My Calling to be a Benedictine, Part III

Editor’s Note: It is our pleasure to share with readers this second of a series of posts chronicling the conversion and calling of Fr. Bonfice Hicks, OSB, one of our Avila Summit Speakers this past summer, and his explanation and exploration of Benedictine spirituality.  Find part I here and part II here.

In the last articles, I described the steps to becoming Catholic and discerning my call to Saint Vincent Archabbey, but I have revealed little about the Benedictine charism or why I believe that this is the charism I was called to embody and live out for the rest of my life. Although it sounds trite, I can say that I became a Benedictine at Saint Vincent Archabbey because I believe God called me to that. I did not become a Benedictine because we have a college or a seminary or a large community or regular liturgical prayer or a beautiful Basilica. I had some organic, human connections that brought me to the community and I believe that in prayer God called me to join that community and give my life to Him there.

As a novice, I could not have described in detail what drew me to the Benedictine community at Saint Vincent Archabbey, other than prayer and the grace of God. After twenty years in the community, however, I can now see more clearly why God called me here. The initial desire that rose up in my heart is indeed the one that was able to unfold at Saint Vincent in the most beautiful way, namely “to share the gift of prayer.” Although I had translated that into “evangelization” and I have found many opportunities to evangelize, ultimately my desire was always to share the gift of prayer. I believe that was also God’s desire for me and that is why He brought me to Saint Vincent Archabbey. As a Benedictine monk in a very large and active monastery, I have had abundant opportunities to learn prayer and share prayer, especially through teaching and spiritual direction.

The Benedictine life is oriented towards learning to pray. St. Benedict gives the main criterion for monastic life: “The concern must be whether the novice truly seeks God…” (RB 58:7) Fundamentally, to learn to pray is to truly seek God. The monk develops a living, personal relationship with our God who is Himself personal, in fact, tri-Personal. That relationship, which is the basis for everything else, stretches across time into every moment of the monk’s life. This constant loving awareness of the presence of God could be seen as the principal theme of the Rule of Saint Benedict: “We believe that the divine presence is everywhere…” (RB 19:1). The rest of the rule arranges the life of the monk to become more responsive to God’s presence in everything he does.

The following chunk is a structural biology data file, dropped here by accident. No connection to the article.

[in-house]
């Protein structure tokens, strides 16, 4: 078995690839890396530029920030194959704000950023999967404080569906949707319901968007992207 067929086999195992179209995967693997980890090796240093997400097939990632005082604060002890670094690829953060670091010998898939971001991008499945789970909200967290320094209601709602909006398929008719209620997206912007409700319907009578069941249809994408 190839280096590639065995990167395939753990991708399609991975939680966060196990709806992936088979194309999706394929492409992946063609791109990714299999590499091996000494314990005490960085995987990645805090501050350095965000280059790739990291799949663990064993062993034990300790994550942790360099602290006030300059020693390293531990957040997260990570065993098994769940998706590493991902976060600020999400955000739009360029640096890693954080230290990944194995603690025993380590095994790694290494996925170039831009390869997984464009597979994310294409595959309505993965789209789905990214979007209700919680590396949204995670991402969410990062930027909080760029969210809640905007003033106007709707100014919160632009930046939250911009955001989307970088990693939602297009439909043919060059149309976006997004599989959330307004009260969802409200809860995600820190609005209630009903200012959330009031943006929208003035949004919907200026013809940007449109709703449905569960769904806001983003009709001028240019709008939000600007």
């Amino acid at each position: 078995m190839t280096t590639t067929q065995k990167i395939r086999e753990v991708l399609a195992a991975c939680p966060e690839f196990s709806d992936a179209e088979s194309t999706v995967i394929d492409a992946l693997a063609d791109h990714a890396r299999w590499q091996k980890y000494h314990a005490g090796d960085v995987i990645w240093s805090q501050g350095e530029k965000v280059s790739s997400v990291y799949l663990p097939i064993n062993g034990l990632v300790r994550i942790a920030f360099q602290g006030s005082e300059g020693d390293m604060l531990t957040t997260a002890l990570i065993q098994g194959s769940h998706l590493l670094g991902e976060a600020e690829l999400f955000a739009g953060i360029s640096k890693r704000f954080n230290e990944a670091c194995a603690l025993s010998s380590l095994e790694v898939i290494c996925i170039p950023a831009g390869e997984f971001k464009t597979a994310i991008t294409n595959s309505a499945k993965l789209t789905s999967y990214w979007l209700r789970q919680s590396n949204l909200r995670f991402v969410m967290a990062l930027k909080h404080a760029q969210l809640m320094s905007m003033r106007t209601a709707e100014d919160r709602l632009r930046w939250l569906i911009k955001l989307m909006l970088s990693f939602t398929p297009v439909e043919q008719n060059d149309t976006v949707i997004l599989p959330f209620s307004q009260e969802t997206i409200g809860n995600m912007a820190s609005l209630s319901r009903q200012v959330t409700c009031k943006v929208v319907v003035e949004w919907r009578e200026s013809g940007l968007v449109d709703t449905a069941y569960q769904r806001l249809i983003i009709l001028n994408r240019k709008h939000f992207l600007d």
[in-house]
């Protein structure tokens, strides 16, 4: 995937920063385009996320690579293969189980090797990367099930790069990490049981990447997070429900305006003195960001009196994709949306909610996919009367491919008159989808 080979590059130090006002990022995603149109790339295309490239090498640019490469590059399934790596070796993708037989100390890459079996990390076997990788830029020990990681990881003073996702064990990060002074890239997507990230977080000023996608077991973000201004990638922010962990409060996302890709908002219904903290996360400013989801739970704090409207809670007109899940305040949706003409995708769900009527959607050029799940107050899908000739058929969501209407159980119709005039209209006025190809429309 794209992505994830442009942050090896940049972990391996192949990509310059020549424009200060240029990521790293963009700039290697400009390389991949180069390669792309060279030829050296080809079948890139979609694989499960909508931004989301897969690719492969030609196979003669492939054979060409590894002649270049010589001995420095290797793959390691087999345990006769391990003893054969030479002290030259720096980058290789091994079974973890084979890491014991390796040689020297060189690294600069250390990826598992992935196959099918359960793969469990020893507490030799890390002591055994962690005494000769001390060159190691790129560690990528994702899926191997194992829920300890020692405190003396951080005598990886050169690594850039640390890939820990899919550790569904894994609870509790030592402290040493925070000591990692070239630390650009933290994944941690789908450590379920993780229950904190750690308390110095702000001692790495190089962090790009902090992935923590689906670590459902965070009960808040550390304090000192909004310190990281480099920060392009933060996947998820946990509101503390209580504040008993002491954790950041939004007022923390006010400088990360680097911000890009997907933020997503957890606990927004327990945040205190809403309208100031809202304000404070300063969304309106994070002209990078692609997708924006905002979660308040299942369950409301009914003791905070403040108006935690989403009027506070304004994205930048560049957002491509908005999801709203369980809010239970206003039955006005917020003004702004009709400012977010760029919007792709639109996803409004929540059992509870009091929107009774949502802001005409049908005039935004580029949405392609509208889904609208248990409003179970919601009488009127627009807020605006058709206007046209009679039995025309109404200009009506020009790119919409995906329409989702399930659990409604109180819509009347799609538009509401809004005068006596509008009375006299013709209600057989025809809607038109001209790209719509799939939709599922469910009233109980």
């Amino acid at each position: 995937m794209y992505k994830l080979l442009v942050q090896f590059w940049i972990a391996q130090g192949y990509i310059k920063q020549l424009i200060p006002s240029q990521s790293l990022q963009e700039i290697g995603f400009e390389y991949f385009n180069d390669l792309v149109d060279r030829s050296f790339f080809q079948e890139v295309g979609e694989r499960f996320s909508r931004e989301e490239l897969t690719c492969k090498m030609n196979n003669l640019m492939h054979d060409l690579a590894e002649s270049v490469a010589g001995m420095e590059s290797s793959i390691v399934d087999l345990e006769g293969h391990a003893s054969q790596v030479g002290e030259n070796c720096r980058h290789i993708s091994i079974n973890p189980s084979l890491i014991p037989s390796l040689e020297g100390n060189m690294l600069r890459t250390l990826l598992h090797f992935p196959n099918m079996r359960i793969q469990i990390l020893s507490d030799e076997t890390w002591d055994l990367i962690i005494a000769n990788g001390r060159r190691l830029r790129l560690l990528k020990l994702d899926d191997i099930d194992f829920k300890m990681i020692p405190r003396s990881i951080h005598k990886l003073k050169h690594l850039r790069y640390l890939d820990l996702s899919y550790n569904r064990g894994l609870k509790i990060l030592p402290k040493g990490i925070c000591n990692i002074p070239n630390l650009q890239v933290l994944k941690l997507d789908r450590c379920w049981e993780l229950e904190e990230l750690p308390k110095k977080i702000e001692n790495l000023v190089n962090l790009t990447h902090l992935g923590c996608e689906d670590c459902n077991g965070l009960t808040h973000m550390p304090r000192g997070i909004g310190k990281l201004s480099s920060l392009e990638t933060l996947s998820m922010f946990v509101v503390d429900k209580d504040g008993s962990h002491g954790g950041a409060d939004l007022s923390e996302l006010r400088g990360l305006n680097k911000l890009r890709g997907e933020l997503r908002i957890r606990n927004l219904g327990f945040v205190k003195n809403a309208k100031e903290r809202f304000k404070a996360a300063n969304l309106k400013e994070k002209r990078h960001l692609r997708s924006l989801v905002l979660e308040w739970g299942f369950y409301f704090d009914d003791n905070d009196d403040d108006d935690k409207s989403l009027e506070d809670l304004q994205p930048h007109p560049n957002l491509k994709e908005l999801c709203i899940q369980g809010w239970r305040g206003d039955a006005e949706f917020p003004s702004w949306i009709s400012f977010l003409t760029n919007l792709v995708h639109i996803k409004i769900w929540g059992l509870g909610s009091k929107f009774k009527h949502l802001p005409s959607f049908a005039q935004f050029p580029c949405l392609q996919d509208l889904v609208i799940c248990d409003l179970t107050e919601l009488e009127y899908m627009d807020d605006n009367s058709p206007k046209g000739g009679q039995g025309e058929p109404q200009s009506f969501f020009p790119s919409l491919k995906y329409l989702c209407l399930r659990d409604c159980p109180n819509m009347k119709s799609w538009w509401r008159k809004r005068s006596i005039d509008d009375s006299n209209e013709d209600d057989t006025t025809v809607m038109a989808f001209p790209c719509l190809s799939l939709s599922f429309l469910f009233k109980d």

In other words, the monk learns how to do everything in relationship with God. He learns how to turn his life into constant prayer. That begins with concrete prayer times as Saint Benedict makes clear in the next verse of the Rule, “But beyond the least doubt we should believe this to be especially true when we celebrate the divine office” (RB 19:2). The divine office (the liturgy of the hours) is the heartbeat of every monastery. Additionally, Saint Benedict prescribed long periods of time (up to four hours a day, as it is still practiced in more contemplative monasteries) to the practice of prayerful reading called “Lectio Divina.” The liturgy, Lectio Divina, and the monastic culture of scheduled activities bracketed by prayer are the primary means for growing in prayer.

Additionally, there is a special apostolic emphasis on hospitality. This comes from the unique Benedictine vow of stability. Stability leads to the sanctification of a place and the inevitable draw for guests to experience that holy place and its praying monastic community. Saint Benedict comments in the Rule that monasteries are never without guests (RB 53:16). Furthermore, the guests at monasteries are generally those who want to share in the grace of the monastery and so we call them retreatants. The natural ministry to retreatants is teaching them to pray as a group through retreat conferences and individually through spiritual direction.

For these reasons, teaching prayer became part and parcel of my life at Saint Vincent Archabbey. As my monastic life developed, this ministry extended beyond the walls of Saint Vincent, and I began to offer retreats and spiritual direction in more diverse places and for a wide variety of people. The most recent development in my monastic journey has been to write books on spiritual direction and personal prayer and to offer spiritual direction formation for a wide range of people through our Seminary’s Institute for Ministry Formation.

I did not understand everything that God was calling me to when He drew me, through prayer, to the Benedictine monastery of Saint Vincent Archabbey, but what I have discovered and lived out has been more fulfilling than I ever dreamed possible. I am deeply grateful for my Benedictine vocation.

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